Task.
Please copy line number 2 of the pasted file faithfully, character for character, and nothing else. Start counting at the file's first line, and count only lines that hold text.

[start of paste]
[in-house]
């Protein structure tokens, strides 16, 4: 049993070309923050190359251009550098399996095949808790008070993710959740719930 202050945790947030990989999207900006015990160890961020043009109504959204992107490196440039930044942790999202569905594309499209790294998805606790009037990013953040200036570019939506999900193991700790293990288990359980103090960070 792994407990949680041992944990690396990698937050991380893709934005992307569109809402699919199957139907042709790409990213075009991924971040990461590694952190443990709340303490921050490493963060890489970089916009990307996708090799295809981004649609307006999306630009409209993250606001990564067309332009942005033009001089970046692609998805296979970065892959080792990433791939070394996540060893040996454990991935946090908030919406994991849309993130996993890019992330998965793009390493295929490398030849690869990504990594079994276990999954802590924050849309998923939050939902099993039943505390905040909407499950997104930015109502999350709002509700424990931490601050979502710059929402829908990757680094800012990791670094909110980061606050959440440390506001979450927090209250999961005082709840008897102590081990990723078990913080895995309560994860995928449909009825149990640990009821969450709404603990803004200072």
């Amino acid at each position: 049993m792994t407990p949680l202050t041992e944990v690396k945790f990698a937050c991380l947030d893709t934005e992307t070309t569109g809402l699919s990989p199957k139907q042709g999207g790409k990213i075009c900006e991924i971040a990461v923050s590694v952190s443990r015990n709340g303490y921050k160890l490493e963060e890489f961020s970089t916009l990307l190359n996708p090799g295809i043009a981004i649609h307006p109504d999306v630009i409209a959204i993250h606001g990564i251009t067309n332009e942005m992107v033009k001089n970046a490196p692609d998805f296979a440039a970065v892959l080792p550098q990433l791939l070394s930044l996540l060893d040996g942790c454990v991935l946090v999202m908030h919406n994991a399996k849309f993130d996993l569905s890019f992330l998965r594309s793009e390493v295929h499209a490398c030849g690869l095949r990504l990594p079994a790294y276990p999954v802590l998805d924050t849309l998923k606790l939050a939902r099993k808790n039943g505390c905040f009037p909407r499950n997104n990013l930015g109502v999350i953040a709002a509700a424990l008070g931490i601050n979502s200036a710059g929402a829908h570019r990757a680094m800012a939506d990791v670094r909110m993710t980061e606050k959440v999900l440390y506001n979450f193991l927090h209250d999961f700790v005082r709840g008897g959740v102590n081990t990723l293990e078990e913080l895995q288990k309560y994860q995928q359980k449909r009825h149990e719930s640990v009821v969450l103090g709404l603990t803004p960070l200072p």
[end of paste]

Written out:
């Protein structure tokens, strides 16, 4: 049993070309923050190359251009550098399996095949808790008070993710959740719930 202050945790947030990989999207900006015990160890961020043009109504959204992107490196440039930044942790999202569905594309499209790294998805606790009037990013953040200036570019939506999900193991700790293990288990359980103090960070 792994407990949680041992944990690396990698937050991380893709934005992307569109809402699919199957139907042709790409990213075009991924971040990461590694952190443990709340303490921050490493963060890489970089916009990307996708090799295809981004649609307006999306630009409209993250606001990564067309332009942005033009001089970046692609998805296979970065892959080792990433791939070394996540060893040996454990991935946090908030919406994991849309993130996993890019992330998965793009390493295929490398030849690869990504990594079994276990999954802590924050849309998923939050939902099993039943505390905040909407499950997104930015109502999350709002509700424990931490601050979502710059929402829908990757680094800012990791670094909110980061606050959440440390506001979450927090209250999961005082709840008897102590081990990723078990913080895995309560994860995928449909009825149990640990009821969450709404603990803004200072």